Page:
Skills, Drills, and Laughs
Each day we would practice a different race skill or scenario. Group pace-lines, attack and counter attack, leadouts, fast cornering, and a simulated road race to name a few. Then we got to my bread and butter… cornering skills.
We set up a great little race course in a giant parking lot, the riders were divided into 8 teams of 4 and the course was divided into 4 sections: a straight line sprint, a short but narrow set of tight corners, a wide open set of “S” turns, and finally a combination of all towards the finish line. Each member of the team would rotate forward one station on each lap, so everyone got to ride all four sections.
The brackets were set up so the top two teams would advance to the final four, and the last two teams would battle for fifth through eighth. This guaranteed that each team would race twice for a total of 8 laps on the course. The fun thing about the circuit is that, while it favors those with good snap and excellent handling, it’s a team race so the competition ended up closer than you might expect. Of course the greatest satisfaction was that there were only two minor crashes and no injuries. Whew!
Developing Young Adults
Perhaps the most impressive part of camp are the riders themselves. These guys and gals are focused on cycling and truly love the sport, but more importantly they demonstrated a degree of maturity that was not entirely expected. The riders were always pleasant and respectful to the coaches and staff, often addressing us with mister or missus - a nice change from the all too common entitlement attitude seen in many of today’s teens. Their parents can be proud of the young men and women they are raising.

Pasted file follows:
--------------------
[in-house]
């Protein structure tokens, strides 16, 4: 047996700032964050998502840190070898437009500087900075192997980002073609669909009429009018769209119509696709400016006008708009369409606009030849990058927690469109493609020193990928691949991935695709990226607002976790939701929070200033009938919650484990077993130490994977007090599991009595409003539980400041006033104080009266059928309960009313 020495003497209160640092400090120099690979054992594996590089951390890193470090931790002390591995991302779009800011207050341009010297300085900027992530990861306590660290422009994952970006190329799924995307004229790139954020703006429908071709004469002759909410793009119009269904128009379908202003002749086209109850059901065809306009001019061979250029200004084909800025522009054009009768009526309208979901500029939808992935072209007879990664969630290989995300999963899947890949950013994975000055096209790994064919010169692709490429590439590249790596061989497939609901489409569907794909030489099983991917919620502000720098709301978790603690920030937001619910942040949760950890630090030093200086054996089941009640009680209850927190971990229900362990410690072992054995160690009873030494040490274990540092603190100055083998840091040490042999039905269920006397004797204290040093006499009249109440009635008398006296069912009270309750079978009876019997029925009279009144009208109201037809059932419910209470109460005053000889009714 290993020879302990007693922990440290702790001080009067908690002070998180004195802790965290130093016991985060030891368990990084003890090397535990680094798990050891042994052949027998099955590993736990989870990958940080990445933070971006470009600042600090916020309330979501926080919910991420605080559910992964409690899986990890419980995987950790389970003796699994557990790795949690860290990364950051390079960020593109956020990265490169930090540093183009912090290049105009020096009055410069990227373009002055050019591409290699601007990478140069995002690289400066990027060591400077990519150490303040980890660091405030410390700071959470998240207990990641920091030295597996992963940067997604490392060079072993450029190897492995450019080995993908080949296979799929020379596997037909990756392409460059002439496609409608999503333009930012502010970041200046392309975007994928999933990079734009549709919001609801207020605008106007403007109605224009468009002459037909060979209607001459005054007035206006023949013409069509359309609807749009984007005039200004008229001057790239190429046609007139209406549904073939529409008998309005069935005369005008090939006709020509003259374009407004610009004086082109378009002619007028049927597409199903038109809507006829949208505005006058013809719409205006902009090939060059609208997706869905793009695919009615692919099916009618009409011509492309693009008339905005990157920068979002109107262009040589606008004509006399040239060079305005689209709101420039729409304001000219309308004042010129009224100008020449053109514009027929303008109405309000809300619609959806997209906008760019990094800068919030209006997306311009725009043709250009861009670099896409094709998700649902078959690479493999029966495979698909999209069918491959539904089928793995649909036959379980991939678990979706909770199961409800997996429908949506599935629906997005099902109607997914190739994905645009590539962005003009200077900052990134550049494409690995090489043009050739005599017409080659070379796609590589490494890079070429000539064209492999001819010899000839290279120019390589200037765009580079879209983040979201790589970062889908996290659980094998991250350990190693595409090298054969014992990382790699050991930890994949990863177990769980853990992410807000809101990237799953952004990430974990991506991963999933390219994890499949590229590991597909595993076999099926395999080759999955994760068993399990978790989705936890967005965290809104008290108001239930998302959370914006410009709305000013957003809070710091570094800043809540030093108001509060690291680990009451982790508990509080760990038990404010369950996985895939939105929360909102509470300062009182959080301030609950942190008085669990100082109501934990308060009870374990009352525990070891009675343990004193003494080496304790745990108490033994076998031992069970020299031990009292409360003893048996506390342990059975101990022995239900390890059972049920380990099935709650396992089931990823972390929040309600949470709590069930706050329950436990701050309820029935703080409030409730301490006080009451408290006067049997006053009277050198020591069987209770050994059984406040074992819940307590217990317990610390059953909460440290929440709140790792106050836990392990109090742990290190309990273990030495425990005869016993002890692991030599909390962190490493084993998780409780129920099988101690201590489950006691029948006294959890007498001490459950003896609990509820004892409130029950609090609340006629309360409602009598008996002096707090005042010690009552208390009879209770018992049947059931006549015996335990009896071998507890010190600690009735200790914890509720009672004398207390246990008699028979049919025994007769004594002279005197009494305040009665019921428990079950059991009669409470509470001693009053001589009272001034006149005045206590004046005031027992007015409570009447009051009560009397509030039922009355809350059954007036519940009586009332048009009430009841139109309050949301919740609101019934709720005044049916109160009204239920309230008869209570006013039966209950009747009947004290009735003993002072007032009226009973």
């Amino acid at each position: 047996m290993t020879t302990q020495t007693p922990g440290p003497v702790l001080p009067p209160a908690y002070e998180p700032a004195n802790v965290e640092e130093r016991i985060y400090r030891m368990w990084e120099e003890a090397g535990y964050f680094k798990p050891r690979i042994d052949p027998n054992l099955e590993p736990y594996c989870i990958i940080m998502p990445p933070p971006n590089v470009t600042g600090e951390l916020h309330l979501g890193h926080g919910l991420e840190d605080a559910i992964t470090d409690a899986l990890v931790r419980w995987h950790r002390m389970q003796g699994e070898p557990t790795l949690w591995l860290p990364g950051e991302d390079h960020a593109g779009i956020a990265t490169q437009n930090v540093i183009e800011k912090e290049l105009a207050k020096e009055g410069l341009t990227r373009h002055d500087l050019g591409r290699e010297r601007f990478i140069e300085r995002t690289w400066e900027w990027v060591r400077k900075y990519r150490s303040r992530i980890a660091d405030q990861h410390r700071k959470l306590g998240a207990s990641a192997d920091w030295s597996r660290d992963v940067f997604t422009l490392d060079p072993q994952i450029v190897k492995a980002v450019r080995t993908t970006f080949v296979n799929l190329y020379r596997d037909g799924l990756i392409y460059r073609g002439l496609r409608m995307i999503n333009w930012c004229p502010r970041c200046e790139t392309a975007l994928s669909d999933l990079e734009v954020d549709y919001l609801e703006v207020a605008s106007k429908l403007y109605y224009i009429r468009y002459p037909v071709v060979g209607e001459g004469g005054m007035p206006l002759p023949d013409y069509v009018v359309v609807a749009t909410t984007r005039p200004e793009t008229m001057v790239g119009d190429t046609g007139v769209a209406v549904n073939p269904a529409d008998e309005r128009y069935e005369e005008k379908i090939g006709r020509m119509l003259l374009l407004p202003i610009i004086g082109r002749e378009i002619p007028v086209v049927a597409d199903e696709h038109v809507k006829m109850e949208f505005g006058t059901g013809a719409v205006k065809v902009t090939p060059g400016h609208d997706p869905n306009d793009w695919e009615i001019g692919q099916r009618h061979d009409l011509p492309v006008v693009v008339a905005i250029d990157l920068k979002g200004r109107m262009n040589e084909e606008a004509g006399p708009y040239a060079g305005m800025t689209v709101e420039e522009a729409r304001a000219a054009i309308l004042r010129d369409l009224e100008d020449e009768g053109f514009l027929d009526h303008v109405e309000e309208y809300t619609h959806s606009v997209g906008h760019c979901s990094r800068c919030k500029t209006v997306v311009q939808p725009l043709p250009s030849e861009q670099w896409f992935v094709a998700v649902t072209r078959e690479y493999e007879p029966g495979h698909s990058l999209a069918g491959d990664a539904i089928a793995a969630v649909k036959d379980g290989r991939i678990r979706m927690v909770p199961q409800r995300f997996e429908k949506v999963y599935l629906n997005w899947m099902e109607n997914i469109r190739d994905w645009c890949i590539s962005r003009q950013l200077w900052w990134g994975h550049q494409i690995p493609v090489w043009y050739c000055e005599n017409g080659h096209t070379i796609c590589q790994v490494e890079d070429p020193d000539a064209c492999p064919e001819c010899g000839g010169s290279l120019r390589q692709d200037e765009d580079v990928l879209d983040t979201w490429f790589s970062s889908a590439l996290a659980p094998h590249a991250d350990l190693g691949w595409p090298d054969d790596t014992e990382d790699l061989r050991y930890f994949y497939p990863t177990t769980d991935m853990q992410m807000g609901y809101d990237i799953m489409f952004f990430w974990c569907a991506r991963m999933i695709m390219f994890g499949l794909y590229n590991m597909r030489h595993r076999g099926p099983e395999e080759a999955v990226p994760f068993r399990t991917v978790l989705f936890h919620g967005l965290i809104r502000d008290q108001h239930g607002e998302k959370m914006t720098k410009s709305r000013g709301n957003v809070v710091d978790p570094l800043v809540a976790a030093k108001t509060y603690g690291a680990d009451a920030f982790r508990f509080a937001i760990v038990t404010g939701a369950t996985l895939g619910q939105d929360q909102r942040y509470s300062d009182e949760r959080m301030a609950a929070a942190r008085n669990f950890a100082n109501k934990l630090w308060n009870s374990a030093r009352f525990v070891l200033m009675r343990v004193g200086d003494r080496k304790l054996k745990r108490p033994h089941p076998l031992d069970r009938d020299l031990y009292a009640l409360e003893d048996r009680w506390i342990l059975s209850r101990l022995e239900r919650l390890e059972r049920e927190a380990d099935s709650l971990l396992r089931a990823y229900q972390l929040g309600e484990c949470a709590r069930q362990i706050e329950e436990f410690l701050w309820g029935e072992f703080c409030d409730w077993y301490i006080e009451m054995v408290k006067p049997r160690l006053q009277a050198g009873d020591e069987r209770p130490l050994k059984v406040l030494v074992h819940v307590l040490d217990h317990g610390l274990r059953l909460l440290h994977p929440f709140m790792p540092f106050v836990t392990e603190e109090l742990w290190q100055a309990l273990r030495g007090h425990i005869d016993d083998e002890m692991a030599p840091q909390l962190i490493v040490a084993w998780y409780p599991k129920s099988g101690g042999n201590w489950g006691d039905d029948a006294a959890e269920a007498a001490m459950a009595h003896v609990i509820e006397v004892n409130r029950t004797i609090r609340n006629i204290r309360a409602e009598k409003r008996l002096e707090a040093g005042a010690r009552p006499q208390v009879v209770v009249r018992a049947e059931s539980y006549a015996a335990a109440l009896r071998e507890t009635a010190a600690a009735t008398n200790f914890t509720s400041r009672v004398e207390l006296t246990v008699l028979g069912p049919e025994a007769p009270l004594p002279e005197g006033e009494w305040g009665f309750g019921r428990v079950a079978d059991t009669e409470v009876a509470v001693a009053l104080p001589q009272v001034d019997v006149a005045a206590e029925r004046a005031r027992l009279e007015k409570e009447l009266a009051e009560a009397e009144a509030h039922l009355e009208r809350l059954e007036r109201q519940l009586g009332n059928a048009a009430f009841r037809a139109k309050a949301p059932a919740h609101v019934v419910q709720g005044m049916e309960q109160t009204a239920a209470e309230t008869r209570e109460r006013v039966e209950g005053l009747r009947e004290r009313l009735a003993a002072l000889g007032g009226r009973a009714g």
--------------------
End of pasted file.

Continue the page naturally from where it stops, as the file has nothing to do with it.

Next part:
The riders were similarly toned towards each other. I didn’t hear one argument or disparaging word throughout the camp. Rather they functioned as a team, each rider encouraged and cheered by their peers.
Of course they’re still the ‘young’ side of young adults so plenty of antics, jokes and pranks were devised, and a few late night “go to sleep, now!” requests had to be enforced. I think the perfect crescendo of the team ethos meets youthful exuberance had to be the re-test offered to a camper who had been sick on the first day. The picture below covers all you need to know, except that it was hilarious and a blast to be part of the group, though I kept my kit on!
The USA Cycling West Region Development Camp serves several important goals. It is a talent identification tool used by USAC to help bring forward the next wave of young riders, but perhaps more important it is a crucible for developing riders to challenge themselves in new and familiar areas. That it fosters such a sense of community and loyalty year over year is a testament to the talents and commitment of the staff that works it, and importantly the riders who attend. To see the USAC pipeline in action is to marvel at the depth of talent that has embraced cycling as their discipline. The future is bright and I can’t wait to watch it…